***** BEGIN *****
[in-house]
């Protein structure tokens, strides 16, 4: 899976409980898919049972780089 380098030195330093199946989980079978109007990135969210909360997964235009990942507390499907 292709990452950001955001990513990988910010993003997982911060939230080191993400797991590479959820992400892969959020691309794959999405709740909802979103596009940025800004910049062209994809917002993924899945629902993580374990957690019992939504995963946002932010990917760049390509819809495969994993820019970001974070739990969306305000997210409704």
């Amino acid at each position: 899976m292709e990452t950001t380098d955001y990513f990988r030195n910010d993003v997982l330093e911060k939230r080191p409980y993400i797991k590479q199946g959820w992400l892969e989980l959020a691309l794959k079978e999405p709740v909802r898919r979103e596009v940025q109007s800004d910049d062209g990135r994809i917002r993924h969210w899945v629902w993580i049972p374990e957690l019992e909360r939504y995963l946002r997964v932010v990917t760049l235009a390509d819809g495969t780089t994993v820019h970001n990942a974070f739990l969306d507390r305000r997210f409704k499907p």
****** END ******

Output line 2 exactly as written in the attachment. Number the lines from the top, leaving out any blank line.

């Protein structure tokens, strides 16, 4: 899976409980898919049972780089 380098030195330093199946989980079978109007990135969210909360997964235009990942507390499907 292709990452950001955001990513990988910010993003997982911060939230080191993400797991590479959820992400892969959020691309794959999405709740909802979103596009940025800004910049062209994809917002993924899945629902993580374990957690019992939504995963946002932010990917760049390509819809495969994993820019970001974070739990969306305000997210409704």